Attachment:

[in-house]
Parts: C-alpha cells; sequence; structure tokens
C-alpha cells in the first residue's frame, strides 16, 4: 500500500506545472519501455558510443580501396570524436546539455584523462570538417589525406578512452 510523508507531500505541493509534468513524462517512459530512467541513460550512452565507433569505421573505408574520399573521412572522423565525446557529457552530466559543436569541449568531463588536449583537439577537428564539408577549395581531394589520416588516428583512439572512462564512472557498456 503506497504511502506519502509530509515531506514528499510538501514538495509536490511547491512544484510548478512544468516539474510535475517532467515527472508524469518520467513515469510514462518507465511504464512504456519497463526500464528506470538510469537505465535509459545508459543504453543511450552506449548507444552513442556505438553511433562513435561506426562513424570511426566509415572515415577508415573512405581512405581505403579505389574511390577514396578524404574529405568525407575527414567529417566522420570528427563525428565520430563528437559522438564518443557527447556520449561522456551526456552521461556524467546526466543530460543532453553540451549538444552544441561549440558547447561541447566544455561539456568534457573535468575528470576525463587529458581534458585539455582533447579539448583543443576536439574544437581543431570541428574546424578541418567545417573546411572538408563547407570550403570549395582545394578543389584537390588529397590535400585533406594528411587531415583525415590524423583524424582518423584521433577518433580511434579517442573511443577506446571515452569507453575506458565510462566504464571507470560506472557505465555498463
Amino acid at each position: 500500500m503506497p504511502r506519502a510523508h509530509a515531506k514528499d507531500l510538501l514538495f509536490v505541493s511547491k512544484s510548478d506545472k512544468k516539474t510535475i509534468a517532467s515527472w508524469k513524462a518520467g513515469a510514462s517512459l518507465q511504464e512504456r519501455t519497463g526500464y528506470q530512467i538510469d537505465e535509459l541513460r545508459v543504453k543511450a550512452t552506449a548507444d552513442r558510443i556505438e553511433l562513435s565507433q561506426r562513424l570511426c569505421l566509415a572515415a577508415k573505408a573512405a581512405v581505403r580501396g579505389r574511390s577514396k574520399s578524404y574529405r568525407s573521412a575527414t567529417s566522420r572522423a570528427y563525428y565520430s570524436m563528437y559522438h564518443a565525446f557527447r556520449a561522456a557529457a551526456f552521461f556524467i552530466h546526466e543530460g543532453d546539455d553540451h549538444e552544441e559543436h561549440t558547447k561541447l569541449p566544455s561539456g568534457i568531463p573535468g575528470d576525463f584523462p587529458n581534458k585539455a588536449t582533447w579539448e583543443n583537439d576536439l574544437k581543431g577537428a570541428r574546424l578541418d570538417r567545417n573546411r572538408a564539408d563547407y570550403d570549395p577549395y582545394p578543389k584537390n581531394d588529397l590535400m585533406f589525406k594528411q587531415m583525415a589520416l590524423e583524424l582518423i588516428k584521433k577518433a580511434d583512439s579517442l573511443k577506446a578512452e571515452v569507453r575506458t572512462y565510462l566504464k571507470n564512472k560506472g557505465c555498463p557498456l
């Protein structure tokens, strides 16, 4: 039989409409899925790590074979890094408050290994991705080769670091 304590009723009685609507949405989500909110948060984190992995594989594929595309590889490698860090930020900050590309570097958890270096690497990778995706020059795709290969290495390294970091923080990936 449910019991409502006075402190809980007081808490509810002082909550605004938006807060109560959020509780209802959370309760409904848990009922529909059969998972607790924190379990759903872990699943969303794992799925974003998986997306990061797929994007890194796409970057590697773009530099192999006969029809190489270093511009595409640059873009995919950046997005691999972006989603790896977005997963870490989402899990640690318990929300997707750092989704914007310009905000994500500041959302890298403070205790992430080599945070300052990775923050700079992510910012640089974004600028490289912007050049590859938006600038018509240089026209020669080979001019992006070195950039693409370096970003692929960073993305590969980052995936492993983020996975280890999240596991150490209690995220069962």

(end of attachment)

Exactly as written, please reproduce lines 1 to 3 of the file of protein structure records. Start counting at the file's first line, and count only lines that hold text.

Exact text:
[in-house]
Parts: C-alpha cells; sequence; structure tokens
C-alpha cells in the first residue's frame, strides 16, 4: 500500500506545472519501455558510443580501396570524436546539455584523462570538417589525406578512452 510523508507531500505541493509534468513524462517512459530512467541513460550512452565507433569505421573505408574520399573521412572522423565525446557529457552530466559543436569541449568531463588536449583537439577537428564539408577549395581531394589520416588516428583512439572512462564512472557498456 503506497504511502506519502509530509515531506514528499510538501514538495509536490511547491512544484510548478512544468516539474510535475517532467515527472508524469518520467513515469510514462518507465511504464512504456519497463526500464528506470538510469537505465535509459545508459543504453543511450552506449548507444552513442556505438553511433562513435561506426562513424570511426566509415572515415577508415573512405581512405581505403579505389574511390577514396578524404574529405568525407575527414567529417566522420570528427563525428565520430563528437559522438564518443557527447556520449561522456551526456552521461556524467546526466543530460543532453553540451549538444552544441561549440558547447561541447566544455561539456568534457573535468575528470576525463587529458581534458585539455582533447579539448583543443576536439574544437581543431570541428574546424578541418567545417573546411572538408563547407570550403570549395582545394578543389584537390588529397590535400585533406594528411587531415583525415590524423583524424582518423584521433577518433580511434579517442573511443577506446571515452569507453575506458565510462566504464571507470560506472557505465555498463